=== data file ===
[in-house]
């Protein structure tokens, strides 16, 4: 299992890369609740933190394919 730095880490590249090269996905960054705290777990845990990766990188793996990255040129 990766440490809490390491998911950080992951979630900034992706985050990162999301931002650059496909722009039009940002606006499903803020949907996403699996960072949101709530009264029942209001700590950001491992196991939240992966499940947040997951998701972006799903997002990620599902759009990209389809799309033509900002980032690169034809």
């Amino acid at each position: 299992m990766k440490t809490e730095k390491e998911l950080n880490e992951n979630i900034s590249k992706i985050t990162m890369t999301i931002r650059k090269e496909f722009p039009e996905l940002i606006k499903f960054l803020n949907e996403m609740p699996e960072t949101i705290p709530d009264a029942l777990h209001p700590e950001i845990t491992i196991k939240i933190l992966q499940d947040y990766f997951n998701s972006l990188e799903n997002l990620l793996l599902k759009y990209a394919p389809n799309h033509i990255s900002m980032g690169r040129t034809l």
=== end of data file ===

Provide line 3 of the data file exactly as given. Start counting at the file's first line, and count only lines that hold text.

């Amino acid at each position: 299992m990766k440490t809490e730095k390491e998911l950080n880490e992951n979630i900034s590249k992706i985050t990162m890369t999301i931002r650059k090269e496909f722009p039009e996905l940002i606006k499903f960054l803020n949907e996403m609740p699996e960072t949101i705290p709530d009264a029942l777990h209001p700590e950001i845990t491992i196991k939240i933190l992966q499940d947040y990766f997951n998701s972006l990188e799903n997002l990620l793996l599902k759009y990209a394919p389809n799309h033509i990255s900002m980032g690169r040129t034809l």